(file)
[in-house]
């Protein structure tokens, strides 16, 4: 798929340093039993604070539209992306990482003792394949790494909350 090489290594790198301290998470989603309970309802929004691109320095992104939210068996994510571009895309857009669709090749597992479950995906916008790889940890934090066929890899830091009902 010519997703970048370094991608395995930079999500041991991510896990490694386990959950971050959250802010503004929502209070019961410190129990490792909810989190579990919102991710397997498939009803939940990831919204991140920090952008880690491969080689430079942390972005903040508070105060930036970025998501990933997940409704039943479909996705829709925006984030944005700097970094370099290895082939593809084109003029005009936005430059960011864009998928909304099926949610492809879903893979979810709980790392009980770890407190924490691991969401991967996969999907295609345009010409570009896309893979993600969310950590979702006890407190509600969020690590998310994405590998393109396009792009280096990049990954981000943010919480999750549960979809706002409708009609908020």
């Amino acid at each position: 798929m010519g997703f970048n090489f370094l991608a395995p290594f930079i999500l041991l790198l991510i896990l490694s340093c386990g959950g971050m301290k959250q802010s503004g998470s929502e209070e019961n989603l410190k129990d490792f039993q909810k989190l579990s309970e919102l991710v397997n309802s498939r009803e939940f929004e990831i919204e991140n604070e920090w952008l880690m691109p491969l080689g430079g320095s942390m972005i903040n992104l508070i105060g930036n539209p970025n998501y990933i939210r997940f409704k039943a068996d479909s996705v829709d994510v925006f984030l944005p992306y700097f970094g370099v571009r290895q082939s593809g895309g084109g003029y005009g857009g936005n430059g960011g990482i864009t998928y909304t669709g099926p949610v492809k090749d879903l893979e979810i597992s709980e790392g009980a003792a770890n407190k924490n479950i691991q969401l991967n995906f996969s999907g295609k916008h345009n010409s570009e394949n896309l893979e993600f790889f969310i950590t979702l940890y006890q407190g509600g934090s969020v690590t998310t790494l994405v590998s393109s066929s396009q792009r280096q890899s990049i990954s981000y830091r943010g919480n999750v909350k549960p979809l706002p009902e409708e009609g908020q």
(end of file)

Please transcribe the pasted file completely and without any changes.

[in-house]
């Protein structure tokens, strides 16, 4: 798929340093039993604070539209992306990482003792394949790494909350 090489290594790198301290998470989603309970309802929004691109320095992104939210068996994510571009895309857009669709090749597992479950995906916008790889940890934090066929890899830091009902 010519997703970048370094991608395995930079999500041991991510896990490694386990959950971050959250802010503004929502209070019961410190129990490792909810989190579990919102991710397997498939009803939940990831919204991140920090952008880690491969080689430079942390972005903040508070105060930036970025998501990933997940409704039943479909996705829709925006984030944005700097970094370099290895082939593809084109003029005009936005430059960011864009998928909304099926949610492809879903893979979810709980790392009980770890407190924490691991969401991967996969999907295609345009010409570009896309893979993600969310950590979702006890407190509600969020690590998310994405590998393109396009792009280096990049990954981000943010919480999750549960979809706002409708009609908020």
């Amino acid at each position: 798929m010519g997703f970048n090489f370094l991608a395995p290594f930079i999500l041991l790198l991510i896990l490694s340093c386990g959950g971050m301290k959250q802010s503004g998470s929502e209070e019961n989603l410190k129990d490792f039993q909810k989190l579990s309970e919102l991710v397997n309802s498939r009803e939940f929004e990831i919204e991140n604070e920090w952008l880690m691109p491969l080689g430079g320095s942390m972005i903040n992104l508070i105060g930036n539209p970025n998501y990933i939210r997940f409704k039943a068996d479909s996705v829709d994510v925006f984030l944005p992306y700097f970094g370099v571009r290895q082939s593809g895309g084109g003029y005009g857009g936005n430059g960011g990482i864009t998928y909304t669709g099926p949610v492809k090749d879903l893979e979810i597992s709980e790392g009980a003792a770890n407190k924490n479950i691991q969401l991967n995906f996969s999907g295609k916008h345009n010409s570009e394949n896309l893979e993600f790889f969310i950590t979702l940890y006890q407190g509600g934090s969020v690590t998310t790494l994405v590998s393109s066929s396009q792009r280096q890899s990049i990954s981000y830091r943010g919480n999750v909350k549960p979809l706002p009902e409708e009609g908020q």